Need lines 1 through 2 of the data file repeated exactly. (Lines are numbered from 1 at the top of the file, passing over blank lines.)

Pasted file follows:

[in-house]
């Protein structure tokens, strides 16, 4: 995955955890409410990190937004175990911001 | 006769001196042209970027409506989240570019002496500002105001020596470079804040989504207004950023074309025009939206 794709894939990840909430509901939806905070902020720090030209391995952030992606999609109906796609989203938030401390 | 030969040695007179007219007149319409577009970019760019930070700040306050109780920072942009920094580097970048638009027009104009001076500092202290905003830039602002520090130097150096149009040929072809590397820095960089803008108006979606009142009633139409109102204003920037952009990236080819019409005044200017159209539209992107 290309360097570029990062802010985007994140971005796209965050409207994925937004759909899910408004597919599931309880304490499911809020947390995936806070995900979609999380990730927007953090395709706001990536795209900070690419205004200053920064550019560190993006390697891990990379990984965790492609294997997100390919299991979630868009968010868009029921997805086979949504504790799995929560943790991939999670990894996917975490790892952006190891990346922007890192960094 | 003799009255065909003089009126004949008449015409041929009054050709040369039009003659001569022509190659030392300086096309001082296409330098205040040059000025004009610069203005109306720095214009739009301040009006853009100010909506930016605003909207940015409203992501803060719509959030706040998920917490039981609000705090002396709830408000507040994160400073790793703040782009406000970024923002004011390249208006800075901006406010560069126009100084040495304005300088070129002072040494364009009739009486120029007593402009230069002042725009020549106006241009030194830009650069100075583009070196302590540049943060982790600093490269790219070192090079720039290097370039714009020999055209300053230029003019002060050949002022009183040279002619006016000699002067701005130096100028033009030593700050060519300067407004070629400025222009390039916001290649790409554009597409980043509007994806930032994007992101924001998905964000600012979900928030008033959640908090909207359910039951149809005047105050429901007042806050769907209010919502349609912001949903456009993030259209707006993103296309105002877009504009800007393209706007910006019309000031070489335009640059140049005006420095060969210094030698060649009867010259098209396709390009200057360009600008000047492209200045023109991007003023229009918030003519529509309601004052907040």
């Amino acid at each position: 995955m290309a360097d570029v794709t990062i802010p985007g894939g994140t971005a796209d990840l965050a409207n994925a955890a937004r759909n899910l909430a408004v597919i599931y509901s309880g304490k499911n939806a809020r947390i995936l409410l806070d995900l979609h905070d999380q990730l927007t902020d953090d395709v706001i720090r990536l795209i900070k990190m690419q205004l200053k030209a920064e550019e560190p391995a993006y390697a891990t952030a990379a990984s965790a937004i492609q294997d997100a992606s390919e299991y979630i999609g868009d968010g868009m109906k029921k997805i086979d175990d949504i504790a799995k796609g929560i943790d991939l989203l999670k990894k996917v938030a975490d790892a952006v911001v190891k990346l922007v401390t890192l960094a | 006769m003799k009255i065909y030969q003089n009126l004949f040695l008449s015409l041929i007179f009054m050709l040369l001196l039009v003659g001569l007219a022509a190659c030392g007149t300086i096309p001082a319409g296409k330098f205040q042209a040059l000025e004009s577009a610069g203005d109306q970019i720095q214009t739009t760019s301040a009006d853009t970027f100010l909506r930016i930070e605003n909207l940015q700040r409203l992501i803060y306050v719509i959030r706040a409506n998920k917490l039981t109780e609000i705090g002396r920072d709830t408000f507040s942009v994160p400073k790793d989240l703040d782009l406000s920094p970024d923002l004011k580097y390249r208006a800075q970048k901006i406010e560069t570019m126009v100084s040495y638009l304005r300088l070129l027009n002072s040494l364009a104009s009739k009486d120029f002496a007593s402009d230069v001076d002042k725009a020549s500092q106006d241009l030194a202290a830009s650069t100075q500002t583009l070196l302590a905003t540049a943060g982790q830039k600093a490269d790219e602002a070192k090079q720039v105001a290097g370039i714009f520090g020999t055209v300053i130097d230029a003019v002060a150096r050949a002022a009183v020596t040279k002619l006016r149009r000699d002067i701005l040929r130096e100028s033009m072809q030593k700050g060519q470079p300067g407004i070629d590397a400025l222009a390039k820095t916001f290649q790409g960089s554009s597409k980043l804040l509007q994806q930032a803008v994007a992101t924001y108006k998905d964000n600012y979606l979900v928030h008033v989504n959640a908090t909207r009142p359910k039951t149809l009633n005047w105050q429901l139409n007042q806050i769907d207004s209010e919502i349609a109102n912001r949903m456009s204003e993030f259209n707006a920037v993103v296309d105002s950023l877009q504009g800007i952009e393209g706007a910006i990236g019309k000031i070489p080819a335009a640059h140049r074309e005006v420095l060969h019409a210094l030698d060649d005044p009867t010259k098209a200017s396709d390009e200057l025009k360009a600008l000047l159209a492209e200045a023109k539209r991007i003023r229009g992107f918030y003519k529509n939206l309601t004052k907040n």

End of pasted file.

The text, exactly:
[in-house]
């Protein structure tokens, strides 16, 4: 995955955890409410990190937004175990911001 | 006769001196042209970027409506989240570019002496500002105001020596470079804040989504207004950023074309025009939206 794709894939990840909430509901939806905070902020720090030209391995952030992606999609109906796609989203938030401390 | 030969040695007179007219007149319409577009970019760019930070700040306050109780920072942009920094580097970048638009027009104009001076500092202290905003830039602002520090130097150096149009040929072809590397820095960089803008108006979606009142009633139409109102204003920037952009990236080819019409005044200017159209539209992107 290309360097570029990062802010985007994140971005796209965050409207994925937004759909899910408004597919599931309880304490499911809020947390995936806070995900979609999380990730927007953090395709706001990536795209900070690419205004200053920064550019560190993006390697891990990379990984965790492609294997997100390919299991979630868009968010868009029921997805086979949504504790799995929560943790991939999670990894996917975490790892952006190891990346922007890192960094 | 003799009255065909003089009126004949008449015409041929009054050709040369039009003659001569022509190659030392300086096309001082296409330098205040040059000025004009610069203005109306720095214009739009301040009006853009100010909506930016605003909207940015409203992501803060719509959030706040998920917490039981609000705090002396709830408000507040994160400073790793703040782009406000970024923002004011390249208006800075901006406010560069126009100084040495304005300088070129002072040494364009009739009486120029007593402009230069002042725009020549106006241009030194830009650069100075583009070196302590540049943060982790600093490269790219070192090079720039290097370039714009020999055209300053230029003019002060050949002022009183040279002619006016000699002067701005130096100028033009030593700050060519300067407004070629400025222009390039916001290649790409554009597409980043509007994806930032994007992101924001998905964000600012979900928030008033959640908090909207359910039951149809005047105050429901007042806050769907209010919502349609912001949903456009993030259209707006993103296309105002877009504009800007393209706007910006019309000031070489335009640059140049005006420095060969210094030698060649009867010259098209396709390009200057360009600008000047492209200045023109991007003023229009918030003519529509309601004052907040």